Israel and Iran trade fire in most direct confrontation yet

TEL AVIV, Israel — In the most direct confrontation between Israel and Iran to date, the two regional enemies exchanged fire for hours during a volatile night in the Golan Heights.

The extended barrage of fire comes amid soaring tensions between Israel and Iran, two rivals battling for regional influence, and less than two days after the United States withdrew from the deal to curb Iran’s nuclear program.

Israel said more than 20 rockets were launched by Iranian forces in Syria towards Israeli-claimed territory late Wednesday, often criss-crossing across the clear night skies. A number of those rockets were intercepted by Israel’s Iron Dome aerial defense system, resulting in bright and sudden explosions.

Iran’s leaders have not yet issued a response to the Israeli accusations or the military strikes, but if confirmed it would be the first time Iranian forces have fired rockets directly at Israeli forces.

An Israeli artillery unit takes position near the Syrian border in the Israeli-annexed Golan Heights on May 9, 2018.

Israel retaliated with what appeared to be surface-to-surface missiles, and Syrian anti-aircraft batteries hosed the sky with fire in an effort to intercept them. Thunderclaps of Israeli artillery fire reverberated across the frontier between Syria and Israel, with the faint sound of impact echoing back moments later.

All night, drones buzzed overhead, heard but not seen in the darkness.

In a statement delivered shortly after midnight Thursday, a spokesman for the Israel Defense Forces pinned the blame for the rocket fire on the Quds Force, an elite division of Iran’s Revolutionary Guard, which has forces in Syria and is often seen as the face of Iran’s regional ambitions.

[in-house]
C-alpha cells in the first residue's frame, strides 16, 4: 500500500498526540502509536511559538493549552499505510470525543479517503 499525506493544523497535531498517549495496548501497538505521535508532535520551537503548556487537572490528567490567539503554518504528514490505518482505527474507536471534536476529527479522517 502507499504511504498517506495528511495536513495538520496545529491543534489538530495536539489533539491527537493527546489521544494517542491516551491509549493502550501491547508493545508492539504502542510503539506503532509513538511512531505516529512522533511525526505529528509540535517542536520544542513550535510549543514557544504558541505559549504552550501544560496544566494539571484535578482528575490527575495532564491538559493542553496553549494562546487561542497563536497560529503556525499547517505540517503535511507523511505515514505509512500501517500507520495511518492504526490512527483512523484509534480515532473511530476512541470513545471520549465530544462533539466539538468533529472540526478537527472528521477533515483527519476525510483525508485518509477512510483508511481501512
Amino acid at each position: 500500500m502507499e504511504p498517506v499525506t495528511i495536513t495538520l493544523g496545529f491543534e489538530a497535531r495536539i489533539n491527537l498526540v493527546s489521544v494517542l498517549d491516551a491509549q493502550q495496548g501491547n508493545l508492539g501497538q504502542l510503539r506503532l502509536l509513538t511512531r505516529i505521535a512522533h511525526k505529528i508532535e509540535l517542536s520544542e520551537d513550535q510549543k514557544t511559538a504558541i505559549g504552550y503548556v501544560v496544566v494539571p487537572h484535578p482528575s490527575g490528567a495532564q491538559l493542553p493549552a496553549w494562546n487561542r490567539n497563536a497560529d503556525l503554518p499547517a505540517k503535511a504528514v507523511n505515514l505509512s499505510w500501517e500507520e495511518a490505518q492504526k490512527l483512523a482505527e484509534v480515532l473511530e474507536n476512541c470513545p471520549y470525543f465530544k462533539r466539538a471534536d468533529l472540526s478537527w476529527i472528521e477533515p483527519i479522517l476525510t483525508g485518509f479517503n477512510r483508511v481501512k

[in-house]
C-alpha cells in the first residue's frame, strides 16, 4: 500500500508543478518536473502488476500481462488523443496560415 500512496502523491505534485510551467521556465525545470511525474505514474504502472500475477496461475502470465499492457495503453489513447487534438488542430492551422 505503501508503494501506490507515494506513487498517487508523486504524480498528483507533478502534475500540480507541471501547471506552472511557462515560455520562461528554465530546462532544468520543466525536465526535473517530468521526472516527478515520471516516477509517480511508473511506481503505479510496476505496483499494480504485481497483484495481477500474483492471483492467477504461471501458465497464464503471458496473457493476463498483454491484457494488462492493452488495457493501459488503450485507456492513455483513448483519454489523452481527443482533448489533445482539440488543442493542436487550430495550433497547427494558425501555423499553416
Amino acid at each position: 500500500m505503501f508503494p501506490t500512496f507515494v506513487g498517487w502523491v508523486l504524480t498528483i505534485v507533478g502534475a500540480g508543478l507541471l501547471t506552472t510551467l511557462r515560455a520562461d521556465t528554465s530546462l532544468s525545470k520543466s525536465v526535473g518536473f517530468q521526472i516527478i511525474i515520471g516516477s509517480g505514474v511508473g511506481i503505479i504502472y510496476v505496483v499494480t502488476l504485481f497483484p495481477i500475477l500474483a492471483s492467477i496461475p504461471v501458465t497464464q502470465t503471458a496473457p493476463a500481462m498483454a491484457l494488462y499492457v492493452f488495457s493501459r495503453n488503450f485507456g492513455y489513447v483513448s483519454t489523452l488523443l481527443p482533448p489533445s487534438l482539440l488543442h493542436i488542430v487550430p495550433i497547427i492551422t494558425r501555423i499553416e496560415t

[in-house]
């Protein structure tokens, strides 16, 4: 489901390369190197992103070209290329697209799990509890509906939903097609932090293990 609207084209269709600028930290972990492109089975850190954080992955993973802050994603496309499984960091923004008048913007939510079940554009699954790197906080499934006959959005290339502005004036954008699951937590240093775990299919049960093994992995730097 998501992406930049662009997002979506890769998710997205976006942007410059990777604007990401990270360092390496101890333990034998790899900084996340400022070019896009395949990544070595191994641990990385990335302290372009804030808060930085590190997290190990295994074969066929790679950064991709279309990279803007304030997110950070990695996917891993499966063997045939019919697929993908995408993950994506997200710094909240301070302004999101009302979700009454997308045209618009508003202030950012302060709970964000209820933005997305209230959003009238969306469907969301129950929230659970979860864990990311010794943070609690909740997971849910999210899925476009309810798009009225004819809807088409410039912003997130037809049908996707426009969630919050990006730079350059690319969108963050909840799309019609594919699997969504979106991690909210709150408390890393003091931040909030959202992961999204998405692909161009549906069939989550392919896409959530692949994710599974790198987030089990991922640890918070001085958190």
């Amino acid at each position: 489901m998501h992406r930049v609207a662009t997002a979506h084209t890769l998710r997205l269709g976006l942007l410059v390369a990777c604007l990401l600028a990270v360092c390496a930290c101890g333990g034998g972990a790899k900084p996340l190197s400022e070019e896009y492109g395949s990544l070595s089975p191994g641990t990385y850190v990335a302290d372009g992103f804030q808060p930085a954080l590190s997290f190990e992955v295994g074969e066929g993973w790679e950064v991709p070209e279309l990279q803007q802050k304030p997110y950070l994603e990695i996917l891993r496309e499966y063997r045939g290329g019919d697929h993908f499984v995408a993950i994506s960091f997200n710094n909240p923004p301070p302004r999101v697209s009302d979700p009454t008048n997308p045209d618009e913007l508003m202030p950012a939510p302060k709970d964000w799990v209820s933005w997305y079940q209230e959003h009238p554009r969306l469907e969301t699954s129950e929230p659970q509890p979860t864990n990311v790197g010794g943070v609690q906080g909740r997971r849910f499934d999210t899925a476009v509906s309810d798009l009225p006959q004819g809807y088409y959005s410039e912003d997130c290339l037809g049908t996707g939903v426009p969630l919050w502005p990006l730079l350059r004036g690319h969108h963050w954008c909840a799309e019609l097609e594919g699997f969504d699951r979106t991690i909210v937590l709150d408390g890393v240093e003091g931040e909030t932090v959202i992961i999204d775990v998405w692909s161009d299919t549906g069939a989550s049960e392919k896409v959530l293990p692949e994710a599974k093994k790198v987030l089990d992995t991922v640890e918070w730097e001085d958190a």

Lt. Col. Jonathan Conricus said the rockets, which were targeted at front-line Israeli military positions in the Golan Heights, were all either downed by aerial defense systems or fell short and landed in Syria.

Conricus said Israel responded by successfully hitting dozens of Iranian targets in Syria in what he described as “the largest operation against Iranian targets” in years.

“Israel has hit almost all of Iran’s infrastructure in Syria,” Defense Minister Avigdor Liberman said Thursday morning. “If it will rain in Israel, there will be a biblical flood on the other side.”

On Wednesday night, state-run Sana TV, in southern Syria, carried reports that Israel had fired several missiles at the city of Baath in Quneitra, none of which resulted in casualties.

A short time later, Syrian state-run media reported that while dozens of “hostile” Israeli missiles had been intercepted in Syrian airspace, at least two others had hit an ammunition depot and destroyed a radar site.

The targets included rocket launchers, intelligence posts, military command posts, and weapons depots. No Israeli fighter jets were hit in the strikes, but Conricus said they came under heavy anti-aircraft fire. He added that “ground assets were also used to strike into Syria.”